With all eyes and ears on Copenhagen right now, you may have missed out on some notable developments — and one setback — in the world of home energy efficiency.

As reported by MNN earlier today, New York City mayor Michael Bloomberg shelved a bold CO2-reducing plan that would require the owners of about 22,000 of the Big Apple’s older buildings to submit to energy audits and then perform eco upgrades including sealing leaky windows, replacing light builds, and fixing inefficient boilers.

The problem? Although the city’s environmental community backed the mandate, building owners, who would be responsible for footing most of the bills for energy-efficiency improvements, deemed the plan too financially prohibitive to tackle during a recession. However, Bloomberg plans to move ahead with a less costly (and probably less effective) version of the plan that would only require energy audits.

Now on to the better news ...

The in-the-works cash for caulkers incentive program — a home weatherization spin-off of cash for clunkers — that I blogged about last month, was officially proposed by President Obama earlier today according to CNN Money. The official proposal is the result of two separate economy- and environment-benefiting proposals submitted to Obama by venture capitalist John Doeer and former president Bill Clinton. And although the nitty gritty details of the plan aren’t yet available, it’s estimated that homeowners will be eligible for up to $12,000 in rebates for performing energy-saving home upgrades.

In addition to money reserved for homeowners who undertake efficiency projects (including buying/installing new appliances, windows, doors, and insulation), business that provide renewable energy and efficiency services will also benefit.

Obama explains the benefits of the proposal:

… energy efficiency creates jobs, saves money for families, and reduces the pollution that threatens our environment. With additional resources, in areas like advanced manufacturing of wind turbines and solar panels, for instance, we can help turn good ideas into good private-sector jobs.
Excellent. I’m glad to see that this program is taking shape and hope that the fine-tuning of it goes well.

And some similar good news from across the pond: late last week, it was announced that plan to lay the foundation of a smart grid by replacing conventional electricity meters with “smart meters” in all UK homes by 2020 has been given the go-ahead by the British government. According to The Independent, energy companies will be responsible for installing an estimated 47 million smart meters although there are concerns among consumer groups that homeowners will be left to deal with the financial brunt of the ultimately money-saving new technology.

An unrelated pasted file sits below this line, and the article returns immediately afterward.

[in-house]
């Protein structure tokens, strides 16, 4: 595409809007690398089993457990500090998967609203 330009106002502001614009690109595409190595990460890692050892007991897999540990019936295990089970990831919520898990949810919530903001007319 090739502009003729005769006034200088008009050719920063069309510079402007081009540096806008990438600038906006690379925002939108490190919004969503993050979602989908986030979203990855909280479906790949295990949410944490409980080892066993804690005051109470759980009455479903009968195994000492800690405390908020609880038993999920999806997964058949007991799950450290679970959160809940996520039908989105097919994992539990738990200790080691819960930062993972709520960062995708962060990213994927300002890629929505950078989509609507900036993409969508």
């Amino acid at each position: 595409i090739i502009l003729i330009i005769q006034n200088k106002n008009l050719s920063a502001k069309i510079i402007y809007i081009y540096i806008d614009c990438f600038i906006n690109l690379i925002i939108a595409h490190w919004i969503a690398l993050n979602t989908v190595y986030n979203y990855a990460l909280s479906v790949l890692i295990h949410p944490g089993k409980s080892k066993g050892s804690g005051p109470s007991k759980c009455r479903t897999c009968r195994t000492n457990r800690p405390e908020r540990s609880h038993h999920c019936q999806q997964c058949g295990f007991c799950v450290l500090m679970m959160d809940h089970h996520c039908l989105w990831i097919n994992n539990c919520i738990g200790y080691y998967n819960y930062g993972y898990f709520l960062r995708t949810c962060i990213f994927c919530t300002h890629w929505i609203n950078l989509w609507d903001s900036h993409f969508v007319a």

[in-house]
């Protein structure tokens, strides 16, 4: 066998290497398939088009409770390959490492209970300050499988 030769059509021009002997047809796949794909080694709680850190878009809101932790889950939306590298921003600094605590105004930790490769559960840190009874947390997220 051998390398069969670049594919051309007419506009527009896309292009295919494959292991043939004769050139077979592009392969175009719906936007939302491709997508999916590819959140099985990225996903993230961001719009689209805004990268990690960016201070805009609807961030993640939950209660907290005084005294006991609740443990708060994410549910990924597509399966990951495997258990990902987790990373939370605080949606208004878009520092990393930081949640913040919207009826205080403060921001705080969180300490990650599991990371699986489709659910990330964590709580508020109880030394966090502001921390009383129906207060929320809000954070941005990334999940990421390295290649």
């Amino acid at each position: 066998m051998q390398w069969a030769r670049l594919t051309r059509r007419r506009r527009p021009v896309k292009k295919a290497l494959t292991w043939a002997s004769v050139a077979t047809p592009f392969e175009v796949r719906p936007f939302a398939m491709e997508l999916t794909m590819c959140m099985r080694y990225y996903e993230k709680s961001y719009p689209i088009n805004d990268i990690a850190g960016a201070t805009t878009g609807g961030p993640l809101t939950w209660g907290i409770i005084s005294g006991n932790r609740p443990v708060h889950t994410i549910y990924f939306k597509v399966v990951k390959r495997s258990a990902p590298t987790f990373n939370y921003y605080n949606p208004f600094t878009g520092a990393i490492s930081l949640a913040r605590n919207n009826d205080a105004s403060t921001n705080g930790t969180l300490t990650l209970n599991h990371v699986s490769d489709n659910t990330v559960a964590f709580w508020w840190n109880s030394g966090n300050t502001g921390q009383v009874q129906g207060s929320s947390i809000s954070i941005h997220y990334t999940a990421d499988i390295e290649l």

Says Energy and Climate Change Minister, Lord Hunt, of the plan that was first revealed in May:

A global climate deal in Copenhagen needs all countries to make the most ambitious commitments possible, but it will also require all of us to change how we lead our lives and how we generate our energy. Smart meters will put the power in people's hands, enabling us all to control how much energy we use, cut emissions and cut bills.
What are your thoughts on these ambitious new plans that are ultimately designed (despite the need for some ironing out) to benefit your pocketbook and create thousands of news jobs in the green sector? 

Via [CNN Money], [The Independent]

Photo: AP/Pat Sullivan 

Matt Hickman ( @mattyhick ) writes about design, architecture and the intersection between the natural world and the built environment.

Energy savings at home and abroad
Despite a setback in NYC, the cash for caulkers program receives Obama's seal of approval and smart meters get the government green light in the UK.